- Evolution of the Learning Process
- Understanding the Unconscious Mind
- Role of Unconscious Mind
- Role of Conscious Thought
- Putting it All Together
- The Importance of Recording Your Improvisations
- Demystifying the Process
Prerequisites and Course-Specific Requirements
Prerequisite Courses, Knowledge, and/or Skills
Completion of Basic Improvisation or equivalent knowledge and experience is required. You should have some experience with improvisation on familiar standards (i.e., improvising on the blues form and simply constructed standard songs). You should have some familiarity with chord symbols and the common chord scales.
- No textbooks required
- Students are required to record video while performing with a backing track for their assignments. Options for recording video include:
- Digital camera
- Webcam (using either video recording software, or the video recording tool that is built into the learning environment)
- Students are required to create notation and submit it in PDF format. Options include:
- Notation software (recommended option), such as Finale, Sibelius, Dorico, MuseScore (free), etc.
- Handwritten notation captured by a digital camera or a scanner can be used in lieu of notation software.
- An instrument capable of playing melodies (voice included)
- Students are required to capture their instrumental performance, as well as monitor audio output. Options include:
- Input (one required):
- Instrument connected directly to audio interface (recommended electric option; alternatively, the microphone options below can be used with amplified instruments)
- XLR microphone and audio interface (recommended acoustic option)
- USB microphone
- Built-in computer/mobile device microphone
- Output (one required):
- Headphones (recommended option; required if multitracking and/or input monitoring a microphone)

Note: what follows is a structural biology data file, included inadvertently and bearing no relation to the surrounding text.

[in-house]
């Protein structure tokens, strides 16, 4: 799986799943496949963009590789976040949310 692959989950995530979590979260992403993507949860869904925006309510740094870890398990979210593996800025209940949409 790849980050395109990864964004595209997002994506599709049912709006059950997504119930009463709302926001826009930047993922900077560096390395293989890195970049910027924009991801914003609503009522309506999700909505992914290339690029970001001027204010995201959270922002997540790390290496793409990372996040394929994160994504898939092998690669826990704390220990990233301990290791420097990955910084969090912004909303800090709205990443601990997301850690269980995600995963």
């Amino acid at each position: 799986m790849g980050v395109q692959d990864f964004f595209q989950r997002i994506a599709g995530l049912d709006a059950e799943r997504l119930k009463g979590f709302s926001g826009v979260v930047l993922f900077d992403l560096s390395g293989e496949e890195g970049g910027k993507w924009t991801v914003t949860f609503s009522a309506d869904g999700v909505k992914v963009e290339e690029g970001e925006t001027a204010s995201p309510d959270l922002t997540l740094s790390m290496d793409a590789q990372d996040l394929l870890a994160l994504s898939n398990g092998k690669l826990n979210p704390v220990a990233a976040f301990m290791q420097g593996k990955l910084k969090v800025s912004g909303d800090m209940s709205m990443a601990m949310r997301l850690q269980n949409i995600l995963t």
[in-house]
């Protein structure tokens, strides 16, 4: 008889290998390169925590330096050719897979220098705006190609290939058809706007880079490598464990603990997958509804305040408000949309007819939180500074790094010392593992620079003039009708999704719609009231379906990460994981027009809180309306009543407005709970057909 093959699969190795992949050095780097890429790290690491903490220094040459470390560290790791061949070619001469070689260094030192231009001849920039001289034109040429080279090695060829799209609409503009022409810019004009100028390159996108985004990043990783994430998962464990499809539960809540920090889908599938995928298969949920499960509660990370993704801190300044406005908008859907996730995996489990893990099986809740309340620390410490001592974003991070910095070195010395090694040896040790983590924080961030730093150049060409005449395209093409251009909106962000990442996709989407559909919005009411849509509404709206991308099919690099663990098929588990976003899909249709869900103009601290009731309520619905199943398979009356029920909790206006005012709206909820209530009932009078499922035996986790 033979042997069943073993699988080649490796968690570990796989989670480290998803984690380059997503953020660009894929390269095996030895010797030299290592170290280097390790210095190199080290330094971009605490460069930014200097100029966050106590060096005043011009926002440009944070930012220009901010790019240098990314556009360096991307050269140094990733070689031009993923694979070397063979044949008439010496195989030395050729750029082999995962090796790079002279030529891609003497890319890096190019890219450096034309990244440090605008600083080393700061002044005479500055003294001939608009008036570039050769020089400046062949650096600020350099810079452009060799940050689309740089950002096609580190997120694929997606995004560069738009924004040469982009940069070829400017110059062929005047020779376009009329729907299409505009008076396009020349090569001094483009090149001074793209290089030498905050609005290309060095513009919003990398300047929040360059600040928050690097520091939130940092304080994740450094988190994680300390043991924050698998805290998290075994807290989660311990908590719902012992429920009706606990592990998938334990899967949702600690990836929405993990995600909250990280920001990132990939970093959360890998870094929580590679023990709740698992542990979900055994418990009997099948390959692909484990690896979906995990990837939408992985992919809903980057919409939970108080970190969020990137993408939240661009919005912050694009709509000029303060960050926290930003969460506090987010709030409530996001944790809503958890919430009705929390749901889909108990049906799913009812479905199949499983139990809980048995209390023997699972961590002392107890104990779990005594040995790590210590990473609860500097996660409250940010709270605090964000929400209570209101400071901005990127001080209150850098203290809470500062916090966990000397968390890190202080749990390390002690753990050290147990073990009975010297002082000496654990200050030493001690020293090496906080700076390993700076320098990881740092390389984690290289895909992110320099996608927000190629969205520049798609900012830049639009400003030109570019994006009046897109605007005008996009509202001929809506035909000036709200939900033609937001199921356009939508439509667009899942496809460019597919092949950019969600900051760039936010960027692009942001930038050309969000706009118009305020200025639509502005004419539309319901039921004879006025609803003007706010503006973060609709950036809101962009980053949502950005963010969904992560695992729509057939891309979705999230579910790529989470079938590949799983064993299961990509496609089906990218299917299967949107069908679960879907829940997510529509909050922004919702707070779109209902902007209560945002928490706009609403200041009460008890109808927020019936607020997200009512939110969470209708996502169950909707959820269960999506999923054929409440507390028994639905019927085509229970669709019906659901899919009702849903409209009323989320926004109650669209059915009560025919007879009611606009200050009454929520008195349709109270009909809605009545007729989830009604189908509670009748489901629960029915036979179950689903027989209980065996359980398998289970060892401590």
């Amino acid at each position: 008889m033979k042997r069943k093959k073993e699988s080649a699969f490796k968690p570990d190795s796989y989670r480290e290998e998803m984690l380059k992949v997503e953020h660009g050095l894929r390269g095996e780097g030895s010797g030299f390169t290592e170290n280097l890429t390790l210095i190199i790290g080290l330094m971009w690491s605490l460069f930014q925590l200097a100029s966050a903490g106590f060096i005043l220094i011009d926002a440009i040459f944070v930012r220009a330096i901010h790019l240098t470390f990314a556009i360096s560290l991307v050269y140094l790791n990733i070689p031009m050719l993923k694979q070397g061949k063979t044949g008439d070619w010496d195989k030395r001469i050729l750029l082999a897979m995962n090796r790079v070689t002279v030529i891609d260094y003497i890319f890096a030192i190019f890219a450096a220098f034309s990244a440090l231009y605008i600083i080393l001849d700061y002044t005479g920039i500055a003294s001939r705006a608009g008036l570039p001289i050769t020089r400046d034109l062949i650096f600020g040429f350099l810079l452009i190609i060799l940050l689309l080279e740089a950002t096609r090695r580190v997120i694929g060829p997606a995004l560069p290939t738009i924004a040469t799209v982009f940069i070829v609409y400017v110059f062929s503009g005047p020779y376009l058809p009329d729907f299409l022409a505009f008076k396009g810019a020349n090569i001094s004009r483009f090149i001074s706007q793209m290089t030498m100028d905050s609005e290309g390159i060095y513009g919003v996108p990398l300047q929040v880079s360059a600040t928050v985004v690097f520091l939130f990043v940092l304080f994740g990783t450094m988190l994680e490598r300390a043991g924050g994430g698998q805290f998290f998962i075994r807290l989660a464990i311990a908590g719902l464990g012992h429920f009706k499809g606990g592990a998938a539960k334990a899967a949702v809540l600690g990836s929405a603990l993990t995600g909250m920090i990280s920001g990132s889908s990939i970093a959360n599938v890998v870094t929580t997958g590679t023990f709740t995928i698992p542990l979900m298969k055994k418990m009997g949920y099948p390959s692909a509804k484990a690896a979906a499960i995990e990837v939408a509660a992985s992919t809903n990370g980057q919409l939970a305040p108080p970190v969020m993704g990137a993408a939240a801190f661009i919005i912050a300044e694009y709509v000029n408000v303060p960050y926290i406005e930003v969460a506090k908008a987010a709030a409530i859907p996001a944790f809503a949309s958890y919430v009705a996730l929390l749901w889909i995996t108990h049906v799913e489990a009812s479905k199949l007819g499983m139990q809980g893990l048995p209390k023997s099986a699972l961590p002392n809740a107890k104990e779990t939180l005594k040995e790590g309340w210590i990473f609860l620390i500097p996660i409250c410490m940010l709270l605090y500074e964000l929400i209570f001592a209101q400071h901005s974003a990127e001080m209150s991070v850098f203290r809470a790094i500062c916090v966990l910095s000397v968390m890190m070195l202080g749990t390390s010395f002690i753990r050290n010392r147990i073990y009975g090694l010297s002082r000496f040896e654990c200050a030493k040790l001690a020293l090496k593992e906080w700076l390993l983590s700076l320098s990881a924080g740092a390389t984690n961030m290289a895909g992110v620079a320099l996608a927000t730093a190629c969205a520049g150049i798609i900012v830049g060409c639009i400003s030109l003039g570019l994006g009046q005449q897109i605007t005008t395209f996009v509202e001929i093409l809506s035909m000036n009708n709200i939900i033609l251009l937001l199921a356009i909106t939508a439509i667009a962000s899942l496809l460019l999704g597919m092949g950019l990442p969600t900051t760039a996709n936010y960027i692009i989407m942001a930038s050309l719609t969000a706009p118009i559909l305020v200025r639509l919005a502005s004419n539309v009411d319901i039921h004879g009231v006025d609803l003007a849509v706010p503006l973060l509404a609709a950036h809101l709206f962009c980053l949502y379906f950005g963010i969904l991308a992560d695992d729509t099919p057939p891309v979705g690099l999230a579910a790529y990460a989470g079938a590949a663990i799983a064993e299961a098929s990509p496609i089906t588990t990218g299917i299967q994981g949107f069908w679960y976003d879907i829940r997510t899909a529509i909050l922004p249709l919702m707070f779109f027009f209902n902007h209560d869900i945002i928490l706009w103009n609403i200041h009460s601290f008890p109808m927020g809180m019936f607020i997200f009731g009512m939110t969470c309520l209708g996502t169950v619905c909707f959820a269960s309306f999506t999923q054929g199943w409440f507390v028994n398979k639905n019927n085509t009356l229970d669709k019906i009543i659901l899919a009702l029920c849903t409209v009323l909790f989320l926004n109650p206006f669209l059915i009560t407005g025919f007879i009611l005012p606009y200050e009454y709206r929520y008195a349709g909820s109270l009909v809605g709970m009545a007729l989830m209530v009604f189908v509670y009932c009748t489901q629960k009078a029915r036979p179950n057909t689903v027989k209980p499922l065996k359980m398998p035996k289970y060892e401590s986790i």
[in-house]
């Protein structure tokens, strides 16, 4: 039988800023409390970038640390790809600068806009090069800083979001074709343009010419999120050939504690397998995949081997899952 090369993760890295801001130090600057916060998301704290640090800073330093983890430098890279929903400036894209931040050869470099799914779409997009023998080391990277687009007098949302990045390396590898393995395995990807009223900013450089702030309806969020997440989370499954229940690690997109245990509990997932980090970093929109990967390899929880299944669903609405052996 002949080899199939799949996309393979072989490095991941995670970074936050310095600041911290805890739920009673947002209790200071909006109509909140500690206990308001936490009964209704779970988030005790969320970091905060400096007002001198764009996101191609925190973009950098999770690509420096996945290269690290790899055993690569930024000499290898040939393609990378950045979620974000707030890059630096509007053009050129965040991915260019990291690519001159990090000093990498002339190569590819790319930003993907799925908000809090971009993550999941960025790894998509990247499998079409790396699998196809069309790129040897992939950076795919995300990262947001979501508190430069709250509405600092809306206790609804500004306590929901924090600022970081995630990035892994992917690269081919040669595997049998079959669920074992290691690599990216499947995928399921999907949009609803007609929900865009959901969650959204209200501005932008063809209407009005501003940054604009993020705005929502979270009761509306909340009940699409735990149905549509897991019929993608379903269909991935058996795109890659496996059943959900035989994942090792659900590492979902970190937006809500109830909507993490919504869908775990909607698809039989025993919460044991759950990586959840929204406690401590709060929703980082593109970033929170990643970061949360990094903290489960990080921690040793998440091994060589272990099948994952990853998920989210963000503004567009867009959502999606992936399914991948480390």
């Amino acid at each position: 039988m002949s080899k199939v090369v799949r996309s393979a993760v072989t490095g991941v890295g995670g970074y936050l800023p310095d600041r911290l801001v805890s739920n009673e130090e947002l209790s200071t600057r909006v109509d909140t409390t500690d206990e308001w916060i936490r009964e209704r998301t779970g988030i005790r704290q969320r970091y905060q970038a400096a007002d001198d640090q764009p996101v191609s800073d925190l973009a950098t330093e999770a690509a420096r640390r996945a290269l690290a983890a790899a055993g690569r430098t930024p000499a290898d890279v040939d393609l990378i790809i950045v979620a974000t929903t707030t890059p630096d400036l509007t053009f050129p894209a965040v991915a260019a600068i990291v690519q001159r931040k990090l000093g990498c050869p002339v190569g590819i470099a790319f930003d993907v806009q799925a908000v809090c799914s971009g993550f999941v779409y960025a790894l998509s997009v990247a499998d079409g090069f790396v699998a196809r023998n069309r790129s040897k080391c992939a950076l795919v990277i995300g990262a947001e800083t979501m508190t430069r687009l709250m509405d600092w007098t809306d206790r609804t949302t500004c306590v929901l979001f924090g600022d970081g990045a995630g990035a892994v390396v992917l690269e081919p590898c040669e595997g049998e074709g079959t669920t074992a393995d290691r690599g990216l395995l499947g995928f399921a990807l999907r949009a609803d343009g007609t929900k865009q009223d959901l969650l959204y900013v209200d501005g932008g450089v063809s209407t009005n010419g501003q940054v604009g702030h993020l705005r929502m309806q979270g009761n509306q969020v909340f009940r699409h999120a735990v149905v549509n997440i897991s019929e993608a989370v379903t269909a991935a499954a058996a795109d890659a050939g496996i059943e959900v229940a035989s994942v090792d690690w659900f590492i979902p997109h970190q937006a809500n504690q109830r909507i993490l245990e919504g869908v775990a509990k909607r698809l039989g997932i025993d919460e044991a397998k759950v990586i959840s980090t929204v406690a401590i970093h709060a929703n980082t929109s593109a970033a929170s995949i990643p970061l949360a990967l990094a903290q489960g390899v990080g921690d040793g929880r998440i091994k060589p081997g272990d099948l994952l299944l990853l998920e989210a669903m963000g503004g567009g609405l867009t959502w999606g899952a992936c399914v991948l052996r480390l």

- Studio monitors and audio interface
- Built-in or external speakers
- Input (one required):
- Note: Depending on your setup, you may also need XLR/instrument cables and a microphone stand.
- Recommended: Printer, if you would like to print out examples used in the course.
General Course Requirements
Below are the minimum requirements to access the course environment and participate in Live Chats. Please make sure to also check the Prerequisites and Course-Specific Requirements section above, and ensure your computer meets or exceeds the minimum system requirements for all software needed for your course.
- Latest version of Google Chrome
- Zoom meeting software
- Speakers or headphones
- External or internal microphone
- Broadband Internet connection
Born in 1943 and raised in Indiana, Gary Burton taught himself to play the vibraphone and, at the age of 17, made his recording debut in Nashville, Tennessee, with guitarists Hank Garland and Chet Atkins. Two years later, Burton left his studies at Berklee College of Music to join George Shearing and subsequently Stan Getz, with whom he worked from 1964-66.
As a member of Getz's quartet, Burton won Down Beat magazine's Talent Deserving of Wider Recognition award in 1965. By the time he left Getz to form his own quartet in 1967, Burton had also recorded three albums under his name for RCA. Borrowing rhythms and sonorities from rock music, while maintaining jazz's emphasis on improvisation and harmonic complexity, Burton's first quartet attracted large audiences from both sides of the jazz-rock spectrum. Burton's burgeoning popularity was quickly validated by Down Beat magazine, which awarded him its Jazzman of the Year award in 1968, the youngest ever to receive that honor. During a subsequent association with the ECM label (1973-1988), the Burton Quartet expanded to include the young Pat Metheny on guitar, and the band began to explore a repertoire of modern compositions. In the 1970s, Burton also began to focus on more intimate contexts for his music. His 1971 album Alone at Last, a solo vibraphone concert recorded at the 1971 Montreux Jazz Festival, was honored with his first Grammy Award. Burton also turned to the rarely heard duo format, recording with bassist Steve Swallow, guitarist Ralph Towner, and most notably with pianist Chick Corea, thus cementing a long personal and professional relationship that has garnered an additional four Grammy Awards.
Also in the 1970s, Burton began his music education career with Berklee College of Music in Boston. Burton began as a teacher of percussion and improvisation at Berklee in 1971. In 1985 he was named Dean of Curriculum. In 1989, he received an honorary doctorate of music from the college, and in 1996, he was appointed Executive Vice President, responsible for overseeing the daily operation of the college.